By the time we were ready to enter the actual play area, Pat pulled me aside to have a private chat. He asked me to review the place "objectively," and gave me the sort of Spider-man speech about "power and responsibility," and how being "the media," that I have "the power to hurt or help the business." He's absolutely right (his speech was one oft-used), and there's that double-edged sword again. I don't want to blast a local business... but I can't tell folks that we had a great time. There was also some (a lot of) blame-shifting to his "assistant," and repeated mention that this was their "busiest Saturday in two years," a fact I doubt when I see Instagram photos like this one from their own account, posted just two weeks ago. They've seen crowds before, I just can't say that they know how to handle them. As Pat continued to express concern as to what I will say about JUMP AMERICA here on my site, I made it crystal clear to him that I will be 100% honest about my experience, and thus far - it hasn't been good. And then the door behind us bursts open, and another angry customer starts having a go at Pat... and I leave to join my family.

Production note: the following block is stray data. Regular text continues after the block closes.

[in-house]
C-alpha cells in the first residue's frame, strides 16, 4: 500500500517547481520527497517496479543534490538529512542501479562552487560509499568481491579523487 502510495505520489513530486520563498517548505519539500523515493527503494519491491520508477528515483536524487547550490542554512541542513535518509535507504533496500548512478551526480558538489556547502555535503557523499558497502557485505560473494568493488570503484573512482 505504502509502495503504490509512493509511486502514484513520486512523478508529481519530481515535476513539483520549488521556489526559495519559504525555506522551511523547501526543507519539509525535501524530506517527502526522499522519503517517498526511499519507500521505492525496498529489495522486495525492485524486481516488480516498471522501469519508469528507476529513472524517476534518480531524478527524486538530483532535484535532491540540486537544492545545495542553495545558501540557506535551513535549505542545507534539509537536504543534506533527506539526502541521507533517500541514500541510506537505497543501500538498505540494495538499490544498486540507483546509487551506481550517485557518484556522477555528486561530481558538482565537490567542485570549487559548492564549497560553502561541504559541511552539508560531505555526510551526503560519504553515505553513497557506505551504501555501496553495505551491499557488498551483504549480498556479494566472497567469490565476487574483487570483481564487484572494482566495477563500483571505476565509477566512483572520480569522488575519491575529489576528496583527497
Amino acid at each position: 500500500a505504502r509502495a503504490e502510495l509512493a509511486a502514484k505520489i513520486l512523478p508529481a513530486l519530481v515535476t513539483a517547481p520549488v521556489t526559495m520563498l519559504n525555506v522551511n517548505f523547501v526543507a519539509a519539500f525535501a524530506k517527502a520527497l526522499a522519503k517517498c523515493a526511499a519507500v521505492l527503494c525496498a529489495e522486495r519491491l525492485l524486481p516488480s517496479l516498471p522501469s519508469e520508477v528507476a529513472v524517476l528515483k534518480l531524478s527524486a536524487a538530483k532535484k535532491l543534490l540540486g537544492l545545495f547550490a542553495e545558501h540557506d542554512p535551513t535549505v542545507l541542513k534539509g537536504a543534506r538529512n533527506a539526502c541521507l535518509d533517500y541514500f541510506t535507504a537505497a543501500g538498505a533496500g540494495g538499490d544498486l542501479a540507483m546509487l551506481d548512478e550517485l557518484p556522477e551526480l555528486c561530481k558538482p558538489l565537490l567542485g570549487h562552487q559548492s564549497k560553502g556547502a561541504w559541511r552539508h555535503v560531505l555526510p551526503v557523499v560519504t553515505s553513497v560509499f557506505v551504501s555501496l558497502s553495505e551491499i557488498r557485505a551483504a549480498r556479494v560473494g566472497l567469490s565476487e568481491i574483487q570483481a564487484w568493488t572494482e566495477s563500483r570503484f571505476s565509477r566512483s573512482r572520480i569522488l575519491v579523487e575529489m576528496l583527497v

The two-hour, Saturday "Family Fun Night" is supposed to be a four-pack of tickets and a pizza for $45. The pizza is brought in from a local Rosati's franchise, and while it wasn't a part of our deal (no dinner for us), families that ordered pizza were having their own set of problems. In fact, those who ordered plain cheese found their pies arriving at 8:01pm (would JUMP AMERICA shift blame to Rosati's for that?). There's few things worse than antsy, hungry kids, and that's just what was being served up for many last night. The comedy of errors continued with a couple of quarters lost to a jammed-up rental locker, followed by a beverage machine that was only selling water - which is what we wanted, but anyone attempting to order a pop would see their bottle drop to the bottom of the machine, but get their money refunded. Additionally, the baby/tot area was constructed not of commercial materials, but of off-the-rack gates and tunnels like that you'd find at Target or Toys R Us. I wish I'd photographed it.